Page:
Why Books Still Matter: New Book of Essays Benefits OIF

Banned and Challenged Books, General Interest, Intellectual Freedom News, Office for Intellectual Freedom
Image of book cover: Why Books Still Matter. Honoring Joyce Meskis: Essays on the Past, Present, and Future of Books, Bookselling, and Publishing. Edited by Karl Weber

Why Books Still Matter, a new book of essays inspired by the late First Amendment champion Joyce Meskis, has been released this month, with proceeds going to the American Library Association’s Office for Intellectual Freedom (OIF).

Meskis, who owned the celebrated independent bookstore Tattered Cover in Denver, was a fierce opponent of book banning, and 16 luminaries in book-related fields and the U.S. Senate have contributed to the book, which is edited by Karl Weber and published by Rivertowns Books.

“The topics of the essays in Why Books Still Matter are some of the most important in our country right now, from freedom of speech and censorship to representation so people can see themselves reflected in books and to build empathy,” said ALA President Emily Drabinski. “We are deeply thankful that the proceeds of the book will be donated to ALA’s Office for Intellectual Freedom to champion libraries in this current landscape of increasing book challenges throughout the country.”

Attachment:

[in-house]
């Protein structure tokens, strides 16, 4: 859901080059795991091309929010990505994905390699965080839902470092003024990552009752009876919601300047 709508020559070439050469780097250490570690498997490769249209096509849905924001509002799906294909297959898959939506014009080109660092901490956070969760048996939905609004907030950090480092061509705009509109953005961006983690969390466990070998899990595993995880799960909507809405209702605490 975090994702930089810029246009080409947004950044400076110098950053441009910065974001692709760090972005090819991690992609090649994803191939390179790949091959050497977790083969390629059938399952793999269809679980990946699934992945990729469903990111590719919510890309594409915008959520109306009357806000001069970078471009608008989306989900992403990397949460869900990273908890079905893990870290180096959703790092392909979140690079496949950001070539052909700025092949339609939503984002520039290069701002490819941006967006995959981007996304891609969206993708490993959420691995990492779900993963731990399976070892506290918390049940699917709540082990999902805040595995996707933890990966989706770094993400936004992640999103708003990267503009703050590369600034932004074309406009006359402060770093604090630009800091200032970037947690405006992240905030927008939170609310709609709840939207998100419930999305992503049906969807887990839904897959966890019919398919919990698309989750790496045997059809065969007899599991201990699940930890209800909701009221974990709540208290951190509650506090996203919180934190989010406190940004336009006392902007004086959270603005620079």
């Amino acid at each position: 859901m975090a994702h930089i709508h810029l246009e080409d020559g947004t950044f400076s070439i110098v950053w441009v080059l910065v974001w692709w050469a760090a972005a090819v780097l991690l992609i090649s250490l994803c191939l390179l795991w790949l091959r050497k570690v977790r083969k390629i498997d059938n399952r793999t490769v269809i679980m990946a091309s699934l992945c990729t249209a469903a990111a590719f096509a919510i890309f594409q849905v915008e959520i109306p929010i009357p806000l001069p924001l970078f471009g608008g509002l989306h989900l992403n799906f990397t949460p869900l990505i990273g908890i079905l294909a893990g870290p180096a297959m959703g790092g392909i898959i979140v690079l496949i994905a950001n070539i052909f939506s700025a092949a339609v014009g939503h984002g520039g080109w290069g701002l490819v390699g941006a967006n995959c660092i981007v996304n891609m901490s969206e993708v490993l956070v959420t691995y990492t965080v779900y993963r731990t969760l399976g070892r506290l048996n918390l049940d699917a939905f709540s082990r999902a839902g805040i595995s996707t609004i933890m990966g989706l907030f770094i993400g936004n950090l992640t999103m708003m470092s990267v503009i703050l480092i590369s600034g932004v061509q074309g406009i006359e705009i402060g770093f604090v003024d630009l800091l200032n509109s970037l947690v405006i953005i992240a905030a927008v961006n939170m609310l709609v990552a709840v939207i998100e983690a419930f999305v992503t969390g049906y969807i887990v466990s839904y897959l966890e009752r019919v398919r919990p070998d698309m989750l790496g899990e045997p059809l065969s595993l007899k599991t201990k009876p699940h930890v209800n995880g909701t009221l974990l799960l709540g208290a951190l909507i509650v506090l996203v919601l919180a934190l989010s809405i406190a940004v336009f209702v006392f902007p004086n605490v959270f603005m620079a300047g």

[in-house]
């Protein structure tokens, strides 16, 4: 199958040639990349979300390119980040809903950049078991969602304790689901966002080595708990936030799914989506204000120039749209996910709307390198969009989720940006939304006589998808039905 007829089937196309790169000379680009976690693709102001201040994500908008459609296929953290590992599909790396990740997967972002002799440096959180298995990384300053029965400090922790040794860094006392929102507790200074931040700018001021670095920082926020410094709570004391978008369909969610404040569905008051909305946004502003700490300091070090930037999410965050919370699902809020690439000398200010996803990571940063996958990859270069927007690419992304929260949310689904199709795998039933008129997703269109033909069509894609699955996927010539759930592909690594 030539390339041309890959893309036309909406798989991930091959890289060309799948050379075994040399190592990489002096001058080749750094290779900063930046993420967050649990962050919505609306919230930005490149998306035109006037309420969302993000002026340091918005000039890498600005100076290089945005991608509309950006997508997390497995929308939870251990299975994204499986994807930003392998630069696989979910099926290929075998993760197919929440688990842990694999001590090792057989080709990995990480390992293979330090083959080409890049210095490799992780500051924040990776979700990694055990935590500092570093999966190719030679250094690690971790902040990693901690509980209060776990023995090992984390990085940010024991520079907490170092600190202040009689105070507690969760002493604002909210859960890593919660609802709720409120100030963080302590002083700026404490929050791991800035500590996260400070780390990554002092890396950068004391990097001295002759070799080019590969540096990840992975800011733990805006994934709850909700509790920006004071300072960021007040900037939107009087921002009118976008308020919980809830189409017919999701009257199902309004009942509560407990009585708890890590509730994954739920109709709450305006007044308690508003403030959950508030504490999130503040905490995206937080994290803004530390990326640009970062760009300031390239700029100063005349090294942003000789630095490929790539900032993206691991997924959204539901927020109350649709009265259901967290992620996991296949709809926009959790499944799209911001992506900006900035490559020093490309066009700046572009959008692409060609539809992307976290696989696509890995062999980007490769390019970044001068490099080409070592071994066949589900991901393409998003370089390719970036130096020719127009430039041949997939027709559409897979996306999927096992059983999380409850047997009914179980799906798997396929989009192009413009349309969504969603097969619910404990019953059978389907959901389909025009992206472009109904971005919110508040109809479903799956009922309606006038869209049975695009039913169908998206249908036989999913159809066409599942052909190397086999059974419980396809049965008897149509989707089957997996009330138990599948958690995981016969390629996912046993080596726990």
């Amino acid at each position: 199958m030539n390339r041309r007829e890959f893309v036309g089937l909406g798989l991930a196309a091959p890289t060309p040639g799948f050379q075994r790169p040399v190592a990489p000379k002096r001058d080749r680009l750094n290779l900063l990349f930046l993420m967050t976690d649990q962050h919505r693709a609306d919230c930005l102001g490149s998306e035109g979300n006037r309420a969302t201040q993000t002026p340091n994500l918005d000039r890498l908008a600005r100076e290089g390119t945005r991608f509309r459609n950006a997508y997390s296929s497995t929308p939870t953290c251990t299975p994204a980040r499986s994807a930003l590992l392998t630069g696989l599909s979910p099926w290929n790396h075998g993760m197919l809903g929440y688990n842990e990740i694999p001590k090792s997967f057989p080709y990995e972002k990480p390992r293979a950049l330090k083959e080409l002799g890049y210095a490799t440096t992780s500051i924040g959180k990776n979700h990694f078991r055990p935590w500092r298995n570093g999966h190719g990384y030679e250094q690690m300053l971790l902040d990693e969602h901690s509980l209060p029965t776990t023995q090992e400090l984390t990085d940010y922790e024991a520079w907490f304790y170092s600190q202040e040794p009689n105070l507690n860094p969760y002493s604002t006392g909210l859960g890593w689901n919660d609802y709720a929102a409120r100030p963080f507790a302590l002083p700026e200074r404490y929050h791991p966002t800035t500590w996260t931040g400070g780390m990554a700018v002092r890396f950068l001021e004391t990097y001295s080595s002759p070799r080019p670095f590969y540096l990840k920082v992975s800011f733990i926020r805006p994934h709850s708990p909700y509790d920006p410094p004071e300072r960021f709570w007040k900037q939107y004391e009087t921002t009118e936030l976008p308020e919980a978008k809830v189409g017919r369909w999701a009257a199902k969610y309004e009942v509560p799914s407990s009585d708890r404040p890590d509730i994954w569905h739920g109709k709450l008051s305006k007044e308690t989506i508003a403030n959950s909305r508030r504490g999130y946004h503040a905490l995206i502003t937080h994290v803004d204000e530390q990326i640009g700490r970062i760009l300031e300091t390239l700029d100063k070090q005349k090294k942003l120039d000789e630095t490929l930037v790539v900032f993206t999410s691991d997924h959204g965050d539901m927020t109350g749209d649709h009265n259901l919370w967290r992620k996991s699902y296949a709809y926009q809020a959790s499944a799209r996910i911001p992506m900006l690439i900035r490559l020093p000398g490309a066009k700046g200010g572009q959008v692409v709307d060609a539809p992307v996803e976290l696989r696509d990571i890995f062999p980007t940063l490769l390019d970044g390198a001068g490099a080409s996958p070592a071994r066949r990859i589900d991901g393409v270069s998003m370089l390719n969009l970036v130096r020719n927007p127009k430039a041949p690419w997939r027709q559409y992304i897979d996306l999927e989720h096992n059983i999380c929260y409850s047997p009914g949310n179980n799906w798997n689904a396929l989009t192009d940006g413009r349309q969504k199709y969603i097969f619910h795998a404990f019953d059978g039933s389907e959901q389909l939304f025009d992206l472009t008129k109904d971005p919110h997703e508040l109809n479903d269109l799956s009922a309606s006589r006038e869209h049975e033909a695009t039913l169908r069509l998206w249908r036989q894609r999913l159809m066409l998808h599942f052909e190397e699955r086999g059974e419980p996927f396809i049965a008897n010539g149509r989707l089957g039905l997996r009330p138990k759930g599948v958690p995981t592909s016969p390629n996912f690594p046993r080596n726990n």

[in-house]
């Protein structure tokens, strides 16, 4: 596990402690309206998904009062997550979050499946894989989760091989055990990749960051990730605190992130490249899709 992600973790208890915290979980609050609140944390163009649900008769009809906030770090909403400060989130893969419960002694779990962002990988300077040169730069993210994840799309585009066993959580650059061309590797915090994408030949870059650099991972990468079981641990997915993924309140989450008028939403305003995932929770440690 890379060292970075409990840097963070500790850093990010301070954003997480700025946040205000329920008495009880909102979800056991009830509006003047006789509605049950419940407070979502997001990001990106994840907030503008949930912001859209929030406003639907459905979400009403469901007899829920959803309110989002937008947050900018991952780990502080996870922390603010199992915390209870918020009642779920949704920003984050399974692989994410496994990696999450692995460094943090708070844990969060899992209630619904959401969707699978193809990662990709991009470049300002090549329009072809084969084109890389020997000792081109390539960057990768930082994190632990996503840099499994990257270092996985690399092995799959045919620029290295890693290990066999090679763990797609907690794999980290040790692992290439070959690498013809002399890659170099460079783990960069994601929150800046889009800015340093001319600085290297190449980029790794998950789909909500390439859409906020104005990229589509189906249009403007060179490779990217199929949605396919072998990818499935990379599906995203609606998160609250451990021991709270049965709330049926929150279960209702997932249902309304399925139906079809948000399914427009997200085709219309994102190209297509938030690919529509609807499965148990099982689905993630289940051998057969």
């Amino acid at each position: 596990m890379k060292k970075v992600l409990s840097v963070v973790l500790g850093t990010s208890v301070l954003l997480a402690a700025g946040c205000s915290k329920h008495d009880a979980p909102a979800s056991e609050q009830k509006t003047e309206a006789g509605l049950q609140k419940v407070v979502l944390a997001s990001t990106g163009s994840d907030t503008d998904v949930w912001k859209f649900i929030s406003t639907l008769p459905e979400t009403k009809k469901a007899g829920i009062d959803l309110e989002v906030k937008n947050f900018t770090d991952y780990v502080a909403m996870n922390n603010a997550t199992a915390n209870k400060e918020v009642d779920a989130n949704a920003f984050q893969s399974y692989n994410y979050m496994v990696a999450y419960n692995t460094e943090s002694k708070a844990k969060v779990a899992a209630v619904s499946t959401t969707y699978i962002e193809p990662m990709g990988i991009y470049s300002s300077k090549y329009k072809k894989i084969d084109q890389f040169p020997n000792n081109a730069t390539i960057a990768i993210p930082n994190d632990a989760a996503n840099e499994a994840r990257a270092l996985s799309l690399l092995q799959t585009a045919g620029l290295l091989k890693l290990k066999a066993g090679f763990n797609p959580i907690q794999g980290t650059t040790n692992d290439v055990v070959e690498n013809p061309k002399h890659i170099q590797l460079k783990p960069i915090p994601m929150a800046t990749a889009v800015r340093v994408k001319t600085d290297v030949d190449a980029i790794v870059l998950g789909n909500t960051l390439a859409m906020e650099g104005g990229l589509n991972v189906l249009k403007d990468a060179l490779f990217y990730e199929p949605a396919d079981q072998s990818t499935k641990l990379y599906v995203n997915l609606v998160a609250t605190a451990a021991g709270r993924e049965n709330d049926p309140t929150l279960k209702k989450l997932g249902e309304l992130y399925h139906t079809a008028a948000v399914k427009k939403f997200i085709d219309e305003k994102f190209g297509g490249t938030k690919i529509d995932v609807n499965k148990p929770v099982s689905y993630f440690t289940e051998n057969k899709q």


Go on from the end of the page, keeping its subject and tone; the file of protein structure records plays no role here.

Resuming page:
The ALA saw a record 4,240 unique book titles targeted for censorship in 2023, a 65 percent increase from 2022, when 2,571 titles were challenged. OIF tracked 1,247 demands to censor library books, materials and resources in 2023. For additional information about book challenges and how to fight them, visit the Unite Against Book Bans website.

About Why Books Still Matter:

If books didn’t matter, nobody would try to ban them.

In a nation struggling to cope with polarization, disinformation, acrimony, the power of books—to inform, enlighten, and inspire—is more important than ever. To honor Joyce Meskis, the legendary bookseller who founded Denver’s Tattered Cover and became a champion of First Amendment freedoms, a team including some of today’s leading publishers, booksellers, authors, and free speech activists offers reflections on the vital role of books in our nation’s cultural, civic, social, and economic life.

Contributing essayists include:

  • U.S. Sen. John Hickenlooper of Colorado lauds the mission that Meskis embraced: “The more books we can put in people’s hands, the better the world will be.”
  • Nick Higgins and Amy Mikel of the Brooklyn Public Library discuss an award-winning program to make banned books available to young people in communities across the country.
  • Civil liberties attorney Steve Zansberg describes a new way to think about the right to free expression and its role in a democratic society.

The book can be purchased from the publisher’s website here.